What is West Syndrome?
This is a very rare to uncommon epileptic syndrome in infants. It was first described in medical literature by an English physician W.J. West who described this syndrome first in his own son. Other names for this syndrome include:
- Infantile Epileptic Encephalopathy
- Generalized Flexion Epilepsy
- Jackknife convulsions
- Infantile Myoclonic Encephalopathy
- Massive Myoclonia
- Salaam spasms
The name “infantile spasms” may be used to designate the precise seizure exhibition in the syndrome but it may also be used as an alternative expression for the syndrome itself. This syndrome is a triad of a pathognomonic EEG pattern – called hypsarrhythmia, mental retardation, and infantile spasms
This syndrome is related to age, usually happening amid the 3rd and the 12th month, usually displaying about the 5th month. There are various causes.
Symptoms for this syndrome include:
More often with this sort of seizure the baby will suddenly bend frontward at the waist and the arms, legs and body get stiff. This is often referred to as “jackknife” seizure. With selected infants they might bob their heads, or arch their backs, or cross arms across their body as if they are embracing themselves. The spasms last only several seconds occurring in groups of anywhere from two (2) to one hundred (100) spasms at one time. Some babies have loads of these groups of spasms in a day. These spasms more frequently occur after the baby wakes up in the morning or after a nap.
An EEG or electroencephalogram records electrical action in the brain as brain waves. An infant with this syndrome will have chaotic, abnormal patterns of brain waves referred to as hypsarrhythmia.
This is caused by the brain injury which caused the syndrome. Other symptoms can be evident because of the disorder that is underlying the causes of this syndrome. Other disorder neurologically for instance cerebral palsy can also be present.
This is known as the triad of symptoms.
West syndrome has many causes for instance:
- Severe brain injury at birth
- Brain malformations
- Metabolic disease
- Chromosomal abnormalities
- Genetic condition referred to as Tuberous Sclerosis
In about twenty-five (25) of children affected, the cause cannot be established.
Infantile spasms are normally treated either with a course of Prednisolone – oral steroid – or often a course of ACTH – making the body create extra steroid. If other kinds of seizures occur there are a huge number of other anti-epileptic medications that can be tried. With this syndrome, as in all types of epilepsy, the medication’s effect on a specific child cannot be foretold in advance so they may need to try several and some children may need more than one medication at a time. Dependent on the underlying cause, surgery of the brain might also be a possibility for a small number of children. As with all children having disabilities with learning, education and therapies – physio/speech/occupational – should be scheduled for the child as this will ensure that he/she is assisted in reaching their full potential as well as live life to the fullest, however severe or mild their problems are.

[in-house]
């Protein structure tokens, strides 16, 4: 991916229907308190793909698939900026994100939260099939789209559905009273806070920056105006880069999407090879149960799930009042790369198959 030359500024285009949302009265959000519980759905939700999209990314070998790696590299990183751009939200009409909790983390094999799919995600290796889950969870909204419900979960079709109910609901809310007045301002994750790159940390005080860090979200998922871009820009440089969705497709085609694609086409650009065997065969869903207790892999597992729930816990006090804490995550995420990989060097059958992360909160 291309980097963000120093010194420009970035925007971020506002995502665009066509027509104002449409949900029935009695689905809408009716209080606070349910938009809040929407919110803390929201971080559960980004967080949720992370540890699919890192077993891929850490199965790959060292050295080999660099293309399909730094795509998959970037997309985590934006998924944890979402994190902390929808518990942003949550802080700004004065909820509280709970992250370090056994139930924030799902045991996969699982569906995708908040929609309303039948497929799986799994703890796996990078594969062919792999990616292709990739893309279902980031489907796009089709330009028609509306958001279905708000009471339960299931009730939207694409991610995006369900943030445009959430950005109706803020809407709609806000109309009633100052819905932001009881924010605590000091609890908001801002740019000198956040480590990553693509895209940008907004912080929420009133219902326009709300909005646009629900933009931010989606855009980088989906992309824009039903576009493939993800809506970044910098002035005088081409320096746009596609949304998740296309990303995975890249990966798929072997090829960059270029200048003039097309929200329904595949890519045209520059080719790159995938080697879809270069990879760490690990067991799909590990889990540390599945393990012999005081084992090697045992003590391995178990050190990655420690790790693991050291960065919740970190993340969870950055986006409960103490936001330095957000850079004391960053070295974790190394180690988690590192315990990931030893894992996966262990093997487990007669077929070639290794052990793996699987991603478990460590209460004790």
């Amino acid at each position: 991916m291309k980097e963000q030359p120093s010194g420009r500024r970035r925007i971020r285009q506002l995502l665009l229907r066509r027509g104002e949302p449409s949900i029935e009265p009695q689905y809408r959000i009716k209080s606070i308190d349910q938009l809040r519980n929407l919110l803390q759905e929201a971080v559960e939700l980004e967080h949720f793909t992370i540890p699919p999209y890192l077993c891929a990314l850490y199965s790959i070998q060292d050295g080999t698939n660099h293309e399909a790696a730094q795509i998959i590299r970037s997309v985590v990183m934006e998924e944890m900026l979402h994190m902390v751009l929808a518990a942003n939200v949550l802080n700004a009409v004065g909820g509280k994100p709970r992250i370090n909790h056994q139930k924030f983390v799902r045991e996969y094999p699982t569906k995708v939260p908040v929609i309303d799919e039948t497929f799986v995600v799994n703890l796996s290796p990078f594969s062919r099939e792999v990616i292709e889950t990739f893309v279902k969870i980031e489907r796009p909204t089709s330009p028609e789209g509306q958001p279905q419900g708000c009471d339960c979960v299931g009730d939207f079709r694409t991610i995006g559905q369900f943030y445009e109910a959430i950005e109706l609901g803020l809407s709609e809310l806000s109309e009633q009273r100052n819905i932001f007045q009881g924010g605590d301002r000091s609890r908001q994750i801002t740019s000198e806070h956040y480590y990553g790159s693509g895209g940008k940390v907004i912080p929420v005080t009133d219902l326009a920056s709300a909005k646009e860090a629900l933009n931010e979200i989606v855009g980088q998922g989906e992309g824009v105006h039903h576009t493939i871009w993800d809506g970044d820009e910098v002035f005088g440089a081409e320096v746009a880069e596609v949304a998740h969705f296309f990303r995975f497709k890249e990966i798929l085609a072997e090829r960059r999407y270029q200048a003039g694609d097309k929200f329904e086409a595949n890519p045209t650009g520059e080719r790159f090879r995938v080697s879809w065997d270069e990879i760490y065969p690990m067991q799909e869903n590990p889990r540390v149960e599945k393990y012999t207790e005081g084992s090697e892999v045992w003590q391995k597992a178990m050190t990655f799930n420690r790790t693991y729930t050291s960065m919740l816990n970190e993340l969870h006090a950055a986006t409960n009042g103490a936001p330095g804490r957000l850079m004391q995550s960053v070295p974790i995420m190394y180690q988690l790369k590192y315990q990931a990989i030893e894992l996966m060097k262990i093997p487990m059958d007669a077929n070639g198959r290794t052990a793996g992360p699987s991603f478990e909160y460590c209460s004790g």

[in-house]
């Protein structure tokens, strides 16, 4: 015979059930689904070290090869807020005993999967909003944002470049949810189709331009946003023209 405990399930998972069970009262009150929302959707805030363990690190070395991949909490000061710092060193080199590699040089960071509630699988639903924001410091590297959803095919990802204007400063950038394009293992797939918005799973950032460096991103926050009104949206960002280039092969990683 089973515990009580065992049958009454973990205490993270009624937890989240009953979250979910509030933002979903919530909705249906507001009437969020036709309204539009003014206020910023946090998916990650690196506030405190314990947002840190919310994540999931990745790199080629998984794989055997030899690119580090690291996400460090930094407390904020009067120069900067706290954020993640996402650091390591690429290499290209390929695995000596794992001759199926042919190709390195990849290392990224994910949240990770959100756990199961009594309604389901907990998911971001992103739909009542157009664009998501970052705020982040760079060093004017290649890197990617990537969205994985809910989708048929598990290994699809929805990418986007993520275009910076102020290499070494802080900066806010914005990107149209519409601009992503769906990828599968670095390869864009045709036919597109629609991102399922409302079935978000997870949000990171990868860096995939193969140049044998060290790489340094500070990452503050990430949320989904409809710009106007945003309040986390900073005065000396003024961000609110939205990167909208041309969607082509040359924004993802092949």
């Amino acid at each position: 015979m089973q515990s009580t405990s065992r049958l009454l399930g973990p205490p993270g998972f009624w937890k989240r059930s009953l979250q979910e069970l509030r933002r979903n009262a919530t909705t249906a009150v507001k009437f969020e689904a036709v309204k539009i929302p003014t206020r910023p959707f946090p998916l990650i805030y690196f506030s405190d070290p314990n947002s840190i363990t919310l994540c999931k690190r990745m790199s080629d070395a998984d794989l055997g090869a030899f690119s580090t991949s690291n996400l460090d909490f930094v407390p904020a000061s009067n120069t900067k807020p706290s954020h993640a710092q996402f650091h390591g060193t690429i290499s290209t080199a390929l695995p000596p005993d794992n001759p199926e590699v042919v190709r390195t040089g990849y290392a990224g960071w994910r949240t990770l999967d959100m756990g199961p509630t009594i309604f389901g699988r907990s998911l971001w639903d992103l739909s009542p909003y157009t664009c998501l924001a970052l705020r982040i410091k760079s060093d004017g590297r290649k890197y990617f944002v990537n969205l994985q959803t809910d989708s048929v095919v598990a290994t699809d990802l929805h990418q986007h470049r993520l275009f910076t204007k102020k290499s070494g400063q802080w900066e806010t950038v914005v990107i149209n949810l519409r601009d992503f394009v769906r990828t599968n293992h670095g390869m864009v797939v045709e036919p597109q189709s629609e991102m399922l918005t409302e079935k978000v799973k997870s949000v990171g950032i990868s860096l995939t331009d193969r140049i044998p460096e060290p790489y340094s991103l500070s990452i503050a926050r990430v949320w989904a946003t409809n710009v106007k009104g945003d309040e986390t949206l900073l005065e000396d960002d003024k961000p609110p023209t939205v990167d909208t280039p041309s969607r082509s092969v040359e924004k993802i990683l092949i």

It isn’t possible to make a general prognosis for development due to the unpredictability of causes, the differing sorts of etiology and symptoms. Every case needs to be individually considered.
The prognosis for those with idiopathic syndrome is more positive than those with the symptomatic or cryptogenic forms.
Idiopathic cases are less likely to show indications of problems with development before the attacks start, the attacks can be easily and effectively treated and there is a lower rate of relapse.
Those with this type of syndrome are less likely to go on to cultivate other forms of epilepsy; around 3 in every 5 progressing at the same rate as children who are healthy.
In other cases, treatment of West syndrome is difficult and results of therapy dissatisfying.
About half of all children can become totally free of attacks with the aid of medication. Treatment is satisfactory in about 3 out of 10 cases with 1 in every 25 showing motoric and cognitive development evolving more or less normally.
Up to 90% suffer severe cognitive and physical impairments even if treatment is successful. This is not because of epileptic fits but rather the causes behind them such as cerebral anomalies or degree of severity of their location.
Five out of every 100 with West syndrome do not survive beyond 5 years age – some due to the syndrome and others because of medication.